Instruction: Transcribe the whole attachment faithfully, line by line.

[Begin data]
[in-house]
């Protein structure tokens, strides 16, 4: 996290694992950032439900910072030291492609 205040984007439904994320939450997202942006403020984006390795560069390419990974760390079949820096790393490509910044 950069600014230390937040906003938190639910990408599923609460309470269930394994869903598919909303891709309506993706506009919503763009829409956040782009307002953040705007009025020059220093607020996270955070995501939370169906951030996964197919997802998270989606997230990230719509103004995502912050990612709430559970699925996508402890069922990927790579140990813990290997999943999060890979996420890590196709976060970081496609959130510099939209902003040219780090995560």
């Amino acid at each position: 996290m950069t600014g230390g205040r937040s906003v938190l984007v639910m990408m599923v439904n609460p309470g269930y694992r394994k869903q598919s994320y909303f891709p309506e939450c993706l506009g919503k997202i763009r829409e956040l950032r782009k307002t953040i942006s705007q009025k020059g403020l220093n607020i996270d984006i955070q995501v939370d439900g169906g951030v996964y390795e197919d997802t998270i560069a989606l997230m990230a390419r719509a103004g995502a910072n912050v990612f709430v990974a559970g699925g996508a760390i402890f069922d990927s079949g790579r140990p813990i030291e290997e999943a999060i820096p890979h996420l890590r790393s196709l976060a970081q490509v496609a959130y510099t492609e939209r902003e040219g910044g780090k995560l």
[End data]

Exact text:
[in-house]
């Protein structure tokens, strides 16, 4: 996290694992950032439900910072030291492609 205040984007439904994320939450997202942006403020984006390795560069390419990974760390079949820096790393490509910044 950069600014230390937040906003938190639910990408599923609460309470269930394994869903598919909303891709309506993706506009919503763009829409956040782009307002953040705007009025020059220093607020996270955070995501939370169906951030996964197919997802998270989606997230990230719509103004995502912050990612709430559970699925996508402890069922990927790579140990813990290997999943999060890979996420890590196709976060970081496609959130510099939209902003040219780090995560």
């Amino acid at each position: 996290m950069t600014g230390g205040r937040s906003v938190l984007v639910m990408m599923v439904n609460p309470g269930y694992r394994k869903q598919s994320y909303f891709p309506e939450c993706l506009g919503k997202i763009r829409e956040l950032r782009k307002t953040i942006s705007q009025k020059g403020l220093n607020i996270d984006i955070q995501v939370d439900g169906g951030v996964y390795e197919d997802t998270i560069a989606l997230m990230a390419r719509a103004g995502a910072n912050v990612f709430v990974a559970g699925g996508a760390i402890f069922d990927s079949g790579r140990p813990i030291e290997e999943a999060i820096p890979h996420l890590r790393s196709l976060a970081q490509v496609a959130y510099t492609e939209r902003e040219g910044g780090k995560l």